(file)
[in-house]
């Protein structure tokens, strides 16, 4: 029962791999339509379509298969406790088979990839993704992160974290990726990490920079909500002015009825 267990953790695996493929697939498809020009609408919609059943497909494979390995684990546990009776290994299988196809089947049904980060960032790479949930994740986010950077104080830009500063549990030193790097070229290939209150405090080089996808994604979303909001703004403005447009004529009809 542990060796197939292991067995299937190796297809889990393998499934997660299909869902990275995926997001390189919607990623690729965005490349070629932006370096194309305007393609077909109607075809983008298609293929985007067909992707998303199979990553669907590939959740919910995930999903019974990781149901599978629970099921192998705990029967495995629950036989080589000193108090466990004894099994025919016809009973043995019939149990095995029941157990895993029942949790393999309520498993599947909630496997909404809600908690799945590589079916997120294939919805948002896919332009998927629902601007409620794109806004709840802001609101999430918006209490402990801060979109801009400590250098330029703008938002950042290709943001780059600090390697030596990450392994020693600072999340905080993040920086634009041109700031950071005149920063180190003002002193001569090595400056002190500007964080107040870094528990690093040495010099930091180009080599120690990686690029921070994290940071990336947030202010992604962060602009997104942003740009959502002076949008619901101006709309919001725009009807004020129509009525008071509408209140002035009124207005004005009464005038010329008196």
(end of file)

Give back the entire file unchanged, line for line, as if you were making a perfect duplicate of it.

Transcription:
[in-house]
């Protein structure tokens, strides 16, 4: 029962791999339509379509298969406790088979990839993704992160974290990726990490920079909500002015009825 267990953790695996493929697939498809020009609408919609059943497909494979390995684990546990009776290994299988196809089947049904980060960032790479949930994740986010950077104080830009500063549990030193790097070229290939209150405090080089996808994604979303909001703004403005447009004529009809 542990060796197939292991067995299937190796297809889990393998499934997660299909869902990275995926997001390189919607990623690729965005490349070629932006370096194309305007393609077909109607075809983008298609293929985007067909992707998303199979990553669907590939959740919910995930999903019974990781149901599978629970099921192998705990029967495995629950036989080589000193108090466990004894099994025919016809009973043995019939149990095995029941157990895993029942949790393999309520498993599947909630496997909404809600908690799945590589079916997120294939919805948002896919332009998927629902601007409620794109806004709840802001609101999430918006209490402990801060979109801009400590250098330029703008938002950042290709943001780059600090390697030596990450392994020693600072999340905080993040920086634009041109700031950071005149920063180190003002002193001569090595400056002190500007964080107040870094528990690093040495010099930091180009080599120690990686690029921070994290940071990336947030202010992604962060602009997104942003740009959502002076949008619901101006709309919001725009009807004020129509009525008071509408209140002035009124207005004005009464005038010329008196």